The Face and Why It’s More Favorite than All of the Other Reindeer

I adore books in general. Particularly Dean Koontz books.

Cover of "The Face: A Novel"

The cover, in all its awesome glory.

One of them, in particular, will always stick out in my mind, though. That’s right. Unlike many bookworms, I have one absolute favorite book. It’s called The Face. One of Dean Koontz’s less-known titles, it seems. And it’s sad, because it’s better. It’s best.


Because, in a world where people are pressured to spend all their money on expensive cars, houses, plastic surgery, cosmetics, designer clothes and hairdressers, it’s something for us normal people out there. For those of us who’ve ever wanted to be rich and famous, it’s a slap-in-the-face look at the reality of it.

Once upon a distant, less enlightened time, my dream was to be a movie star. Rich and famous and beautiful. In fact, that wish was what drew me to The Face, due to the first sentence of the summary on the back: “He’s Hollywood’s biggest star.” Images instantly filled my young, impressionable mind of glamour and glory, beauty and glitz. Adventure. All the things the rich people have, of course.

Well, not so much. That sentence refers to Channing Manheim, the gorgeous bachelor action star who’s an American household name. He’s capable of stirring emotions like no other. He lives in a huge mansion named Palazzo Rospo in Beverly Hills. He has a huge garage full of expensive cars, a gigantic library, four floors worth of priceless antiques, a swimming pool, a rose garden, a room full of train sets, a cavernous wine cellar, and a fantastic staff. He spends his time away from home making multimillion dollar movies and hanging around some of the most beautiful people in the world. That’s the life, right?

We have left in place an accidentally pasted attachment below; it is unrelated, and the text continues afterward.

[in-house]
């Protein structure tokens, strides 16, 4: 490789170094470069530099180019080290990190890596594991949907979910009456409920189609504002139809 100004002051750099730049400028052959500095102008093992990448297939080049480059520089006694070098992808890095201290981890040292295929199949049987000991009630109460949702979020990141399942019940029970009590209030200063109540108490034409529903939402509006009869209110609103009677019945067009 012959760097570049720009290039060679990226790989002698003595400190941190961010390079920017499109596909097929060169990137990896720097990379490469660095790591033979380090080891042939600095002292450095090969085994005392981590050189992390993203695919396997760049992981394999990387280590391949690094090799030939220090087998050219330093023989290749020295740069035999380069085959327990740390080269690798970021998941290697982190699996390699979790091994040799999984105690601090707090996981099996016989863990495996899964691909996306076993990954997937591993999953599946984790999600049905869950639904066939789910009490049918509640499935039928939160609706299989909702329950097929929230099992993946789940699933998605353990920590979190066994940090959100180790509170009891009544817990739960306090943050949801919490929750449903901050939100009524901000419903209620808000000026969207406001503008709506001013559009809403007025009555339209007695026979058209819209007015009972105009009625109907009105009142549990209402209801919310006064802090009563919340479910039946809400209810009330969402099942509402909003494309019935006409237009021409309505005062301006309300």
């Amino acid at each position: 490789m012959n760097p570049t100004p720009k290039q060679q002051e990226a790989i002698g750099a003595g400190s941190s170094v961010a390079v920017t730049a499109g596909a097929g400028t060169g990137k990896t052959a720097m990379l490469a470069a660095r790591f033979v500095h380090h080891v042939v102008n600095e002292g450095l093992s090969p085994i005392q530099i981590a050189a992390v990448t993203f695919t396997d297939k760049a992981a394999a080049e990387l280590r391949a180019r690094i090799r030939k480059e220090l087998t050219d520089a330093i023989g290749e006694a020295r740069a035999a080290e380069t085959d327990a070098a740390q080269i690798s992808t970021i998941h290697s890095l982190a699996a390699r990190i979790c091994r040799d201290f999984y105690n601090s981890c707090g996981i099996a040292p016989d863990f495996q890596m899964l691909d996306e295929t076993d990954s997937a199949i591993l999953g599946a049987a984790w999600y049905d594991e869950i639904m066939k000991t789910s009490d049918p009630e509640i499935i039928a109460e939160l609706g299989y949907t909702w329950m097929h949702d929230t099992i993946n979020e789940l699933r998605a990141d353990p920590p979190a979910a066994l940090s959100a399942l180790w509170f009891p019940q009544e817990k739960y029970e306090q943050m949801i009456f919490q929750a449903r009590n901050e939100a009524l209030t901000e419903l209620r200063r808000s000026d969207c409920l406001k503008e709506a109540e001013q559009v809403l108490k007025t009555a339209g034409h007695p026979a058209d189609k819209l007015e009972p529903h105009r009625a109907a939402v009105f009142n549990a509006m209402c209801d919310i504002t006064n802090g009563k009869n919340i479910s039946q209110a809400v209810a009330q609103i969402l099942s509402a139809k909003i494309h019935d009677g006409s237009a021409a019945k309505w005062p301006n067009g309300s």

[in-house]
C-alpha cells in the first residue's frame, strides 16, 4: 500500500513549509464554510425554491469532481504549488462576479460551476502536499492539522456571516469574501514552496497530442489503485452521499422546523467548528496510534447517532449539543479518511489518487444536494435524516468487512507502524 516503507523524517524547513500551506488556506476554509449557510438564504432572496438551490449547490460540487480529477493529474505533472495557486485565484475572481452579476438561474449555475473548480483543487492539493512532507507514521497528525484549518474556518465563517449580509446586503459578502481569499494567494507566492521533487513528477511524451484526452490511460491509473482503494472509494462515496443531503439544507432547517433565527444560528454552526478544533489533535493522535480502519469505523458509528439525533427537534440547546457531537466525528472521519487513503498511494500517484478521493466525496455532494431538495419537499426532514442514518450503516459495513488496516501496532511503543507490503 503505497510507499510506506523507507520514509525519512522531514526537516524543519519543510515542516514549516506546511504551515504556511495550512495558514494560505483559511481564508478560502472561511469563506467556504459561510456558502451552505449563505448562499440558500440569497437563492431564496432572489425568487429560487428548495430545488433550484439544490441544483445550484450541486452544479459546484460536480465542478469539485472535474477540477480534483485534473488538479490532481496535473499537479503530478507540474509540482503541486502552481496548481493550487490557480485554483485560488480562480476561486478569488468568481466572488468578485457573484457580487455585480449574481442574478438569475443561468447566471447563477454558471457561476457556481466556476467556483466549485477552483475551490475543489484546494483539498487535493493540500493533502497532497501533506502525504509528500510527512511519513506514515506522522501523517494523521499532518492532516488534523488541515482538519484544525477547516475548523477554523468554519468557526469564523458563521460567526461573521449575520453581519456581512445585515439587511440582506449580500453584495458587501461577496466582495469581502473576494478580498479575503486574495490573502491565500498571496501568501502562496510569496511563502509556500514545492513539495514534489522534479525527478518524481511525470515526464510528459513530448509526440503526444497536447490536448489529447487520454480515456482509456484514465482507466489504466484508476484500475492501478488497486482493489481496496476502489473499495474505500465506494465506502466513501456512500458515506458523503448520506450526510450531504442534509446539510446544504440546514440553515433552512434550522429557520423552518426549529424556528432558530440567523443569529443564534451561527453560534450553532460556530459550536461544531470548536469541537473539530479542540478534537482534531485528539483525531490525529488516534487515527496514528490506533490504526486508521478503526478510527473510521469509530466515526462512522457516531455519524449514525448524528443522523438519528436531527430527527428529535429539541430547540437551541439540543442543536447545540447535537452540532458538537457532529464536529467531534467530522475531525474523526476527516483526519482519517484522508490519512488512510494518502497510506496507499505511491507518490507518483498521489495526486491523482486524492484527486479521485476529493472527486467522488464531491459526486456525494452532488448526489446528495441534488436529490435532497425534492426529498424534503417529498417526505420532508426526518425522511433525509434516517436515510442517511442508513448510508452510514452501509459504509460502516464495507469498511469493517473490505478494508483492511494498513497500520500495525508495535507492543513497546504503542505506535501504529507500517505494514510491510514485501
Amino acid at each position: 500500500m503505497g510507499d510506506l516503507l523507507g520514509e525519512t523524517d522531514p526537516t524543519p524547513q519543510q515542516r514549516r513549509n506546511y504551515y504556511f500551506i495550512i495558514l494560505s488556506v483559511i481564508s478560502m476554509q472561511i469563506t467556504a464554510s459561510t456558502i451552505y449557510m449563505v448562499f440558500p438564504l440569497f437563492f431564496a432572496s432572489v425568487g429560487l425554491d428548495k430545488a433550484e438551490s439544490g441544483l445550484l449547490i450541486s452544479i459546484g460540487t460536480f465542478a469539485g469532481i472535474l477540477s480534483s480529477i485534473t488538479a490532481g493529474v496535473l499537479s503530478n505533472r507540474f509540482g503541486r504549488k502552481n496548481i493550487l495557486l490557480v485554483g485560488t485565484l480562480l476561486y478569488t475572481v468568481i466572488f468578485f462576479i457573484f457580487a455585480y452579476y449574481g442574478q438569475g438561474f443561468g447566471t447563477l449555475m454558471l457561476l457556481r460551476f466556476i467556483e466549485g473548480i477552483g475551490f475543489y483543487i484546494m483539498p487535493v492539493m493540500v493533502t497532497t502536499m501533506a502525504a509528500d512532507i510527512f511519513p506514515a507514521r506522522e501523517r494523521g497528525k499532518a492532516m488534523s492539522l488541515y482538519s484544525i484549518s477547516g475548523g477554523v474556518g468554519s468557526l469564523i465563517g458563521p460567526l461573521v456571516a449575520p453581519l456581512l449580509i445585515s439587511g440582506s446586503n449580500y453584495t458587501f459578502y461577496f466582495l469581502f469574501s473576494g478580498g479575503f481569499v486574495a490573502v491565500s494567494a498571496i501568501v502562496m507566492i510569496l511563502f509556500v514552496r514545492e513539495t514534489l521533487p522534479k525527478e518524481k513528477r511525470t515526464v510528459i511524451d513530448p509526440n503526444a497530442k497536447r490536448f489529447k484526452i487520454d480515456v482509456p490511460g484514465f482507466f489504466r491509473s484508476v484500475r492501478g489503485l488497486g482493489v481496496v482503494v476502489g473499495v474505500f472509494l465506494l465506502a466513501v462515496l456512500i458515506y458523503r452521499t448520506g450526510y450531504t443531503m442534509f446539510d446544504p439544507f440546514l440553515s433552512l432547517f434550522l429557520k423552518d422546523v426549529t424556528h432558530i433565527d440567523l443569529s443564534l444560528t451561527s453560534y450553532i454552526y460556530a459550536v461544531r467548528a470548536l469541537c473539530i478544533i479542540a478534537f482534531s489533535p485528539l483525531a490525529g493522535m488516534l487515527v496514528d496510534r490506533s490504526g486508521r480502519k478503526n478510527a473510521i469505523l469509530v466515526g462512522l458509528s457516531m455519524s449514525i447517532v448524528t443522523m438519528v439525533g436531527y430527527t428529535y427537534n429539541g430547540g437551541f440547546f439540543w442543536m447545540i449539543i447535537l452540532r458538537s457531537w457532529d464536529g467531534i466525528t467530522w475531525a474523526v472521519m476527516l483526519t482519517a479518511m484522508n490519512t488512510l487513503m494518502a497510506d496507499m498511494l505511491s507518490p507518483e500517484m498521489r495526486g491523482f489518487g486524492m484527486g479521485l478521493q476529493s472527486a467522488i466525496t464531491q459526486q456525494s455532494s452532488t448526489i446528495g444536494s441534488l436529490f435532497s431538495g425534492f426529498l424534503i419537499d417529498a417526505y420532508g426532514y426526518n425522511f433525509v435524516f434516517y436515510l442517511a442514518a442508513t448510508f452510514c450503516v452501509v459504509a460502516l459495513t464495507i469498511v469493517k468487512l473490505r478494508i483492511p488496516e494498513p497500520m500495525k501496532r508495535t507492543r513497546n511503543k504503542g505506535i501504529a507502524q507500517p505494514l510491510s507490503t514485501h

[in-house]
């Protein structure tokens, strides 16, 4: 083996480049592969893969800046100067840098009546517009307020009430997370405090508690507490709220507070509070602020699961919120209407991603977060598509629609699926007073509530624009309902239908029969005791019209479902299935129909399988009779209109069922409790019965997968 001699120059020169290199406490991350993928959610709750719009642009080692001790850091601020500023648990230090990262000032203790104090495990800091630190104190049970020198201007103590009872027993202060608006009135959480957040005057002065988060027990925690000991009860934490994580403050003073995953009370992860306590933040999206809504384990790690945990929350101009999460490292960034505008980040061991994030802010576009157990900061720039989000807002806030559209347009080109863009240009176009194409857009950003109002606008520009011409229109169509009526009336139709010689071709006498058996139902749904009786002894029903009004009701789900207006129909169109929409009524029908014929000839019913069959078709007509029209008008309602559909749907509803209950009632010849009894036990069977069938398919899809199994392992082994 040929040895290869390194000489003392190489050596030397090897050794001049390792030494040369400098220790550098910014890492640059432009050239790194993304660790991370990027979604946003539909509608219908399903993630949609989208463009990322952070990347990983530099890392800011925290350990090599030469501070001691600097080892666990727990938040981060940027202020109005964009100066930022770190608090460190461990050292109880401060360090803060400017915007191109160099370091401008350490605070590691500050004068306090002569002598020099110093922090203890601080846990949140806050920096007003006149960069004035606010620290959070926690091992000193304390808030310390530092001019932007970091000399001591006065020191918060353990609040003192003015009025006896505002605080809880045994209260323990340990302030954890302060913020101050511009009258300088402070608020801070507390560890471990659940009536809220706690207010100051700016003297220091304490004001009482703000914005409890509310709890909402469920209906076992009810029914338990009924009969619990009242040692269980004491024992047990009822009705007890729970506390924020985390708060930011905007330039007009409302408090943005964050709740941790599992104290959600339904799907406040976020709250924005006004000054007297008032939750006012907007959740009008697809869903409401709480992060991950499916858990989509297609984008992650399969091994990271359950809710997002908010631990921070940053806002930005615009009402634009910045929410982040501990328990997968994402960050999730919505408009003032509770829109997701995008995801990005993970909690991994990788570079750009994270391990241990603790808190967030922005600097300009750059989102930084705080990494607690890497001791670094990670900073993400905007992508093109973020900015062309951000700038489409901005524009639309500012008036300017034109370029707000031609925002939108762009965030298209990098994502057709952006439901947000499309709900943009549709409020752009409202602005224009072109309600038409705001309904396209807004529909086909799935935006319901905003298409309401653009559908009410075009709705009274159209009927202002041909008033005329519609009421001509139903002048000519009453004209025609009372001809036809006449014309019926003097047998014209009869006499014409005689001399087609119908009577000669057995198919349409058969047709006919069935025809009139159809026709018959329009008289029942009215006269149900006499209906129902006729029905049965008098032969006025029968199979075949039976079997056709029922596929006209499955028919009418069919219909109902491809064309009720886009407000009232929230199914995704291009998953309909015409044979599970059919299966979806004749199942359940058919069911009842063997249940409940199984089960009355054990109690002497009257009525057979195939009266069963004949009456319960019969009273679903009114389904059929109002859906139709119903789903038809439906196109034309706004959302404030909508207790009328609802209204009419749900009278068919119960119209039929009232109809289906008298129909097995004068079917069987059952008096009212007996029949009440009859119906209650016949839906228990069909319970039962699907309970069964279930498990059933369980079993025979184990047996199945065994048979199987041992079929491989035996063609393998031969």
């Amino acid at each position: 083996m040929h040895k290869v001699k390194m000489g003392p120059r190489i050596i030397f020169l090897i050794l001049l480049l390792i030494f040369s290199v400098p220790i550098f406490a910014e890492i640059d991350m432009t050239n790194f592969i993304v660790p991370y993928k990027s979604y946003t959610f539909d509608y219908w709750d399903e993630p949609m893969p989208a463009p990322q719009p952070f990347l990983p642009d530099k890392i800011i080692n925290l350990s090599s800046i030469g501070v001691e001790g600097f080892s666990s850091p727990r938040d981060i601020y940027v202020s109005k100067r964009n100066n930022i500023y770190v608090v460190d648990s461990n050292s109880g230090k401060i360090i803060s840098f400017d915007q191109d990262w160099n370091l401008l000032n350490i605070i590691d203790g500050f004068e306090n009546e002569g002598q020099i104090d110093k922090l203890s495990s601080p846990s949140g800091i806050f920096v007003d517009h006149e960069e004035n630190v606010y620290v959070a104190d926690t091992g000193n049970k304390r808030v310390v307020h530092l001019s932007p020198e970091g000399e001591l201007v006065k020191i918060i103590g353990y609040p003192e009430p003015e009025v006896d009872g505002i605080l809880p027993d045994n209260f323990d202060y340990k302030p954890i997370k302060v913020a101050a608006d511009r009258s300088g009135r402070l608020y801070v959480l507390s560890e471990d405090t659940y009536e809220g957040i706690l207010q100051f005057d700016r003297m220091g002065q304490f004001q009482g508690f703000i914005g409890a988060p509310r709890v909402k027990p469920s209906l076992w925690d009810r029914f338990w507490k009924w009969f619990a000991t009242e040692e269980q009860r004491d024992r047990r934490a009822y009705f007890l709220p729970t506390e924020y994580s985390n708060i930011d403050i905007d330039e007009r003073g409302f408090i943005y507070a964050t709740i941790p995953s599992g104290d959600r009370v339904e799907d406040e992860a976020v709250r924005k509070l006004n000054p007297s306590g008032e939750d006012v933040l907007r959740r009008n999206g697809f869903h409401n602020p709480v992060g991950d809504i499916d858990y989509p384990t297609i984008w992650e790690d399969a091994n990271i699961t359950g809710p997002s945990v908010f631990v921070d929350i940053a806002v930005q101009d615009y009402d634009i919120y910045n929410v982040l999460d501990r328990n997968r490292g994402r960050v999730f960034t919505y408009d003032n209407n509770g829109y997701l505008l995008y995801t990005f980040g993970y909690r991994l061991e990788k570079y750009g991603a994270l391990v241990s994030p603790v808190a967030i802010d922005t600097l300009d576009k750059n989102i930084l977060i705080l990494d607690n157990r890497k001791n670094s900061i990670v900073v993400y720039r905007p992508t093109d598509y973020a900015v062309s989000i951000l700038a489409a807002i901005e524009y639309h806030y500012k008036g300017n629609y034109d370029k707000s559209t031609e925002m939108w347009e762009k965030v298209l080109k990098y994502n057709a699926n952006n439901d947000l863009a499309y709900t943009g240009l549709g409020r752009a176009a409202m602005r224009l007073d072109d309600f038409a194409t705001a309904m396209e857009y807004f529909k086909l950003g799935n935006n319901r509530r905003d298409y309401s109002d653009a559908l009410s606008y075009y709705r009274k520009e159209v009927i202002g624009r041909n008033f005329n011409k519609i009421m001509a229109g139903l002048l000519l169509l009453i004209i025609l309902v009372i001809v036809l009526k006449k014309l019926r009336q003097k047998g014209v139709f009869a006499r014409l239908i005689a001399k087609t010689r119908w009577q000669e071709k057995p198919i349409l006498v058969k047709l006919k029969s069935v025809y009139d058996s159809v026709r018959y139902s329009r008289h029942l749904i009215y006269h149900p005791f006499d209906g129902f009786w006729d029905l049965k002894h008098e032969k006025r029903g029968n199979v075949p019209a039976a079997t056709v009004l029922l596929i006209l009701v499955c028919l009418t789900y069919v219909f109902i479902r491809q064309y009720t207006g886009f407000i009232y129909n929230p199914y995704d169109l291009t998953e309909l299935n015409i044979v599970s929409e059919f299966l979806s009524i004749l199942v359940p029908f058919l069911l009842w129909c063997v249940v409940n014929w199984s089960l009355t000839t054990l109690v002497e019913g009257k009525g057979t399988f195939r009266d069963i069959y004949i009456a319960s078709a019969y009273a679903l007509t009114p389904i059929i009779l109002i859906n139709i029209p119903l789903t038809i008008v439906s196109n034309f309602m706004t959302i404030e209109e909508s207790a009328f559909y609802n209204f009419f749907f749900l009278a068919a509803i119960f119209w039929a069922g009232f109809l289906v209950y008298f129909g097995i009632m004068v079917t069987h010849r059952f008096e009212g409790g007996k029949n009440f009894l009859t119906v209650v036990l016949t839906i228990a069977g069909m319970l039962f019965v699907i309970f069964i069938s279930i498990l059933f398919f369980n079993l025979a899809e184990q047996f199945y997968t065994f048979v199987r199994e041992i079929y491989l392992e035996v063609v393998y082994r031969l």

Well, meet Manheim’s son. Ten-year-old Aelfric. A small, skinny kid with messy hair and severe asthma born to Manheim’s supermodel ex-wife, Freddie Nielander. Fric sees his parents so often that he refers to them in his own mind as Nominal Mom and Ghost Dad. It’s through Fric that we see the real Channing Manheim.

Of course the guy isn’t perfect, even if he’s a Hollywood god. Everyone has problems. He was probably bullied as a kid, right?

Well, the library is only there to wow visitors. To make people think they have something in common with him. The cars are never driven. The trains would sit and gather dust, if not for the attention of the staff and Fric’s own interest in them. When the man himself is in residence, there are often wild parties, and always a new girlfriend.